In a minute she will say ‘good morning’ and the ghosts
will scamper from my skull back to Biafra
where, like every day, the conquerers will kill them
and wipe the bayonets on oil-stained grass.
The sun will race everywhere when she opens the curtains,
its beams, at this prime distance, bringing me warmth
more bearable than gun barrels burning flesh from hands
that tried to push the noise and the light away.
My distance from the sun will make me welcome
its particles, the way we welcome ambassadors
who bring this message from so many lands:
Our oil supply stays safe, and in good hands.
Five minutes after firing stops, birds sing.
The smells of coffee, butter, fresh croissants
and the sounds of Jan Sibelius do their work
expecting my greeted skull to say it’s fine.
© Alan Reynolds, 1998 – 2016
I have worked and reworked this poem over the years, trying to write something that expresses my reaction to what I feel is the madness of being well adjusted in a maladjusted world.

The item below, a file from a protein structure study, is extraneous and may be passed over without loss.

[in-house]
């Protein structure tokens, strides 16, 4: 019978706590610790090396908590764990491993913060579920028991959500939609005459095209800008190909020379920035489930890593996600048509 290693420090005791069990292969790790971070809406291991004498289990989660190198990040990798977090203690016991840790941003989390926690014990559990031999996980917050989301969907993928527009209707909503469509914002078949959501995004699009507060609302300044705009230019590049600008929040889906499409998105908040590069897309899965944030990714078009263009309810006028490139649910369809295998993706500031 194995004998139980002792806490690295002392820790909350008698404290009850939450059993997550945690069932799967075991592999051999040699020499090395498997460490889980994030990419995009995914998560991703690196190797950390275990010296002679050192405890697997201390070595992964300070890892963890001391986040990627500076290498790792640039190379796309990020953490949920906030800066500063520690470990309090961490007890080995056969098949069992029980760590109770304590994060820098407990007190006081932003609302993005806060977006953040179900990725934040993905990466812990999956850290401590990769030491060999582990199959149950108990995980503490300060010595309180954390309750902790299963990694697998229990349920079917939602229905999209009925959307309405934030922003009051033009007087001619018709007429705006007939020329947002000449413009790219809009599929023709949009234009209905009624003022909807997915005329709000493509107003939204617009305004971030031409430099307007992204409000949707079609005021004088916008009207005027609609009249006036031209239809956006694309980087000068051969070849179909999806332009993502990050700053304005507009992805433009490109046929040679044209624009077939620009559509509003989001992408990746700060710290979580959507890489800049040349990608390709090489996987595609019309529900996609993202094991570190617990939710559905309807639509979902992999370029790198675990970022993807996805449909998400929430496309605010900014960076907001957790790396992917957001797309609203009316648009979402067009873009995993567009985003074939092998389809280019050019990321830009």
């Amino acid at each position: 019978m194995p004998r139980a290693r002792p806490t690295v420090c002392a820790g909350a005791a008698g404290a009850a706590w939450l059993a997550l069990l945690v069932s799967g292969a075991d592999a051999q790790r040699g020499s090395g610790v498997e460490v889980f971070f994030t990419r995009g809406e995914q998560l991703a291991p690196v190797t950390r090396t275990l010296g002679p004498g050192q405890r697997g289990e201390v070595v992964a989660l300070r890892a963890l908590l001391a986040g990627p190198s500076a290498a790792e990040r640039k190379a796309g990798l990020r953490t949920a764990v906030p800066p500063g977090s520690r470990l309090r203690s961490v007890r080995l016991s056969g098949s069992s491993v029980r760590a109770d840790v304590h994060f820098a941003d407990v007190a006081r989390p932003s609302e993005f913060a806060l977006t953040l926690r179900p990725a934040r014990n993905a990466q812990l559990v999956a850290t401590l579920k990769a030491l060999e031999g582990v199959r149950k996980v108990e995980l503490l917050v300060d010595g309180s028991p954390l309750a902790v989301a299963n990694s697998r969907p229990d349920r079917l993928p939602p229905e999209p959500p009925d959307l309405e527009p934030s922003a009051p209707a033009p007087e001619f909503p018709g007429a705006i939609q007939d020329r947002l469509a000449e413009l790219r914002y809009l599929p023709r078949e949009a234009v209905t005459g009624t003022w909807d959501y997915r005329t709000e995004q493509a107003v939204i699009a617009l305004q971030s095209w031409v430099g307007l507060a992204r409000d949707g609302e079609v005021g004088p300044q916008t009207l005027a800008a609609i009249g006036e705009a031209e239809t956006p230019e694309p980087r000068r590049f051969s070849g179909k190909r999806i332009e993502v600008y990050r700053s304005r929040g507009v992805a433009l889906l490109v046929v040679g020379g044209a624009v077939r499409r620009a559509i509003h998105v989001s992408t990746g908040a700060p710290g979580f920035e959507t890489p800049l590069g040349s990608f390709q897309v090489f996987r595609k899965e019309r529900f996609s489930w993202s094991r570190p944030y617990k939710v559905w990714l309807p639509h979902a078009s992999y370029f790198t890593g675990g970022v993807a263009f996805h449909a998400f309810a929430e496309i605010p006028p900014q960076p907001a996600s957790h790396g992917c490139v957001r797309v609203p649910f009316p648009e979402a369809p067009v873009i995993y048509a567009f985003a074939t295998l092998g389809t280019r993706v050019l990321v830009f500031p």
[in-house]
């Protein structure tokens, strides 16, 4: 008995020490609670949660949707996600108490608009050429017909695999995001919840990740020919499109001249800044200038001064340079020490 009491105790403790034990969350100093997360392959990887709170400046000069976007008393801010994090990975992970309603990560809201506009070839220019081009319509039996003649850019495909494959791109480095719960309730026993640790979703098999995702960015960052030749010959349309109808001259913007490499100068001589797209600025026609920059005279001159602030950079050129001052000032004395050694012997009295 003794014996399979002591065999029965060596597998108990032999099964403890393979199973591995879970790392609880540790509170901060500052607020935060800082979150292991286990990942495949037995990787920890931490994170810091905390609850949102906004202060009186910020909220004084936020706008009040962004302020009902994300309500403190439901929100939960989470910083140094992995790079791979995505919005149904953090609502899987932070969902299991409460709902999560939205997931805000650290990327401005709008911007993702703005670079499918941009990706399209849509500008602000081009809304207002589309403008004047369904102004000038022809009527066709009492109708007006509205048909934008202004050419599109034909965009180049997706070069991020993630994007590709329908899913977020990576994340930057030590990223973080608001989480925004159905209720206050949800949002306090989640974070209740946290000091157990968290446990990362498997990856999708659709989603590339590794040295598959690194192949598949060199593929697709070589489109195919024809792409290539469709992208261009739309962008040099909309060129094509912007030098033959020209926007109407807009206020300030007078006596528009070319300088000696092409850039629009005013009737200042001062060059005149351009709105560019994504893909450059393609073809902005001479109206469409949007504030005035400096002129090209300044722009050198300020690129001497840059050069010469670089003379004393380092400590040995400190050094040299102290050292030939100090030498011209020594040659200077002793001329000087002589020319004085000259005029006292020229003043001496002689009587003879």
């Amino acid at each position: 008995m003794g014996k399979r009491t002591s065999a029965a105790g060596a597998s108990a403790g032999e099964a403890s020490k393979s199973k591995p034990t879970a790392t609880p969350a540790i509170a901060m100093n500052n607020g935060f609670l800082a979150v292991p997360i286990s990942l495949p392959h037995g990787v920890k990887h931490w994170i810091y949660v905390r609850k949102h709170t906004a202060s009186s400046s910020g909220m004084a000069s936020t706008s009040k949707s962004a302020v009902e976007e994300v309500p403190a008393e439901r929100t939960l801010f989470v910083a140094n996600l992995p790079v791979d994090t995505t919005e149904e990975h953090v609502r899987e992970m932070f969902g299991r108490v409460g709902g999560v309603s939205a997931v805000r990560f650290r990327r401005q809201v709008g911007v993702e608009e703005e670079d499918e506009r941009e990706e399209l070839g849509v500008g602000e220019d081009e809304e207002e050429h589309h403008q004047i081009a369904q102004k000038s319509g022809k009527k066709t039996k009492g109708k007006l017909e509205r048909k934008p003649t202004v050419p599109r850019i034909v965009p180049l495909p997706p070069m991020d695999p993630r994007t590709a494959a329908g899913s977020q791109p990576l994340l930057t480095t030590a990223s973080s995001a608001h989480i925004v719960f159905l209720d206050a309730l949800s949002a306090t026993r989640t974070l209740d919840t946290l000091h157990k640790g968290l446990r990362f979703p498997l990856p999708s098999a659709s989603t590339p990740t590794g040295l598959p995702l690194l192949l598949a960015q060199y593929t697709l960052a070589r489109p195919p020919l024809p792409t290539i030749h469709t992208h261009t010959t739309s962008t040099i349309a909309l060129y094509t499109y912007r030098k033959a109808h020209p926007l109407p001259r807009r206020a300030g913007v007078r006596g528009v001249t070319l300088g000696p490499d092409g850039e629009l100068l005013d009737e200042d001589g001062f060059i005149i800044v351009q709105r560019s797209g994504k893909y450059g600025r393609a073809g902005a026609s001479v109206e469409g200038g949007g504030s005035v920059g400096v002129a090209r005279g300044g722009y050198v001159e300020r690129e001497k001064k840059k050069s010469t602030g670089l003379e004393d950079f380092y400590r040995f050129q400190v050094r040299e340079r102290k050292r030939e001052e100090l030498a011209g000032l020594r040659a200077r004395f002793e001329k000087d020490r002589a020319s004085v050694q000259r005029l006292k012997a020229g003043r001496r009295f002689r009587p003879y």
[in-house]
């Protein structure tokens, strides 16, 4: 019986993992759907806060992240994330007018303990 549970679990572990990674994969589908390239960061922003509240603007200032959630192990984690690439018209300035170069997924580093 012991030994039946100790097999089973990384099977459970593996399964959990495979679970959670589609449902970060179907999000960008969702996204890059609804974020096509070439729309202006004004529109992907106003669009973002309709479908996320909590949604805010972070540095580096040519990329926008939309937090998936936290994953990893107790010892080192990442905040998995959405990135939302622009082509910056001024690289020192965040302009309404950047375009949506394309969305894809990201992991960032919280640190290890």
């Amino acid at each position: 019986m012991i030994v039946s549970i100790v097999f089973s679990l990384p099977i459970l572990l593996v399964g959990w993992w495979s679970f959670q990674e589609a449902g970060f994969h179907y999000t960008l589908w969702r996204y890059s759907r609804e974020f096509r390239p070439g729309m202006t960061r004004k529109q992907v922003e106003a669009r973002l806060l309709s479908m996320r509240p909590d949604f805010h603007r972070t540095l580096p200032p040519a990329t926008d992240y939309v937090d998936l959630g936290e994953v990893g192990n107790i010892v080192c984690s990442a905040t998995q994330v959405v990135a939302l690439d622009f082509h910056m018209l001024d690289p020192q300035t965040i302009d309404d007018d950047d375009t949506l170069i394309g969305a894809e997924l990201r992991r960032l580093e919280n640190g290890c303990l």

There are too many examples of the maladjusted world. Here I went back to one which had a name and face many years ago, Biafra, conflating it with today and any day. Maybe I chose Biafra as my ‘scene’ (and Finlandia as my title, especially when listening to the music) because of Kurt Vonnegut, who wrote so movingly about that country when it was one: The Republic of Biafra, May 30, 1967 – July 17, 1970: ‘The tune of Biafra’s national anthem was Finlandia, by Jan Sibelius. The equatorial Biafrans admired the arctic Finns because the Finns won and kept their freedom in spite of ghastly odds.’ Wampeters, Foma & Granfalloons: Opinions, 1974. p. 140.